Not sure what Android Auto offers that is not already there in the TM3. Google maps and navigation with traffic displays are always on the screen. Bluetooth connection to your smart phone. And streaming audio is also built in. Not good if you are trying to build up your waze points though.

Tesla has been doing over the air updates and monitoring of their cars since early Roadster days. They seem to have the process down fairly well by now. And it's not just bug fixes. They add new features as well. A couple recent examples: They implemented a teen mode to restrict speed/acceleration in response to a fatal crash a couple of months ago where two teens were killed due to excessive speed. They also recently implemented a cabin overheat feature which can optionally keep the cabin cool when the car is parked in the sun. All cars get these features, regardless of when they were sold.
Glad to here they have Google Maps, do they have a way to connect your Google Account so that you can get your calendar and contact list?
 

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The Tesla Model S is too big and expensive, and I didn't want to wait for the Model 3, or so I thought. But I couldn't find what I wanted. 200 mile range on electricity. Hyundai, Jag, VW, Ford, none of them were (or, really, are out yet). Finally I decided to buy the Volt out of the lease and put a grand down on the Tesla Model 3. What tipped me into the Tesla was the TACC (Traffic Aware Cruise Control) and the promise of FSC (Full Self-driving Capability). That's what I want when I'm in traffic on the freeway. Curvy two-lane road? Let me drive!

I was surprised I could get the Model 3 before my Volt lease was up as long as I wasn't going for the base version. I like the idea of OTA (over the air) upgrades (my early Gen 2 Volt went through many firmware flashes, all at the dealer.) All-wheel-drive and 300 mile range means I can take it skiing. I am promised delivery this or next month: I don't have it yet.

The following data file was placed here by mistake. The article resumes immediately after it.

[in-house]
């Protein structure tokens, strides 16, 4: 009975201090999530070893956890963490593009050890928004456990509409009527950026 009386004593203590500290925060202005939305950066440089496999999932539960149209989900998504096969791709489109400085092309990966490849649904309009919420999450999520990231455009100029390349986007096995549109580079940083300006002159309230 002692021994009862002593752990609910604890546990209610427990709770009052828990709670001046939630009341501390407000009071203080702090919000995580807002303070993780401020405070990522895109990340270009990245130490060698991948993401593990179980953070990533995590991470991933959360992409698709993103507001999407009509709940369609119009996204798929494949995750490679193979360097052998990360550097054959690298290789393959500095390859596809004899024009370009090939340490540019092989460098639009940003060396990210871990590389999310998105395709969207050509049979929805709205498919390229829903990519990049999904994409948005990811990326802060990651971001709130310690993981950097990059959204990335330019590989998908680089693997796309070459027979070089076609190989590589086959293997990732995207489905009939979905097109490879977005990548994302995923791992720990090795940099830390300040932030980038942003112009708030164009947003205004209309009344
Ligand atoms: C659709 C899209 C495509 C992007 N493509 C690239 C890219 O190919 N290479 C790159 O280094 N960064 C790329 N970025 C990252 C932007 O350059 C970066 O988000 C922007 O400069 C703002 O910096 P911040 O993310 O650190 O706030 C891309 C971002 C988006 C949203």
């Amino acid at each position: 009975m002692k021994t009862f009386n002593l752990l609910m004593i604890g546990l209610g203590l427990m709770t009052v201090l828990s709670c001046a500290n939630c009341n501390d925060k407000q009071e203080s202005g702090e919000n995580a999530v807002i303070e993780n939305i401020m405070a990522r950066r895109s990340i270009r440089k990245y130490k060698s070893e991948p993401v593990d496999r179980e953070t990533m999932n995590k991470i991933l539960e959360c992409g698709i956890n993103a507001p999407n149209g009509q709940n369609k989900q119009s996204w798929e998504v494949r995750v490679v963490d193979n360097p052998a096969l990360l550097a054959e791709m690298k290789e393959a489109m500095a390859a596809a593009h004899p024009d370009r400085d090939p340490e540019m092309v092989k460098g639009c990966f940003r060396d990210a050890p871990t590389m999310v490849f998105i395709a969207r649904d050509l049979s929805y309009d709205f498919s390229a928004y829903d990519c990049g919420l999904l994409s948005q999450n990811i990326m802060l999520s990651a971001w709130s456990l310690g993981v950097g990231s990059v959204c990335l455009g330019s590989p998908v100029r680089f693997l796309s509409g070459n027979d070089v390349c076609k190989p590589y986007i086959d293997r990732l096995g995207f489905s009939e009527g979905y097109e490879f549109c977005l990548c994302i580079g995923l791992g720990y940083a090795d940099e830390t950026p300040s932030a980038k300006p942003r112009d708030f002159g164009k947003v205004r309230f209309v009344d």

I'm fully aware that the Tesla is not likely to have the consistent quality of the Volt in some ways, that it costs a lot, that there are issues with the company, etc. But the combination of high performance, long range, and "car as software platform" seduced me. We'll see, but if it works as well as I hope, I'll be happy. If not, I may have to buy the Volt out of the lease after all. I'm a Voltec fan, but even more, I appreciate innovation.
Congratulations. I predict you will love it.
Having lived with ours for 3 months, I can only say that its a great car.
Fun to drive yourself on twisty roads and autopilot is superb in traffic.
(I am commuting daily from Santa Barbara to LA for five weeks, 4 left, and the autopilot makes it a relaxing drive. Much better than just the adaptive cruise on our 17 Volt.)
I love the empty dash. And one result of the dash being free of stuff and so low is that the model 3 has minimal reflections in the windshield under almost any lighting.
The seats are very comfortable and very widely adjustable. Even friends that are extremely picky about car seats think they are very comfortable.
Have fun with it.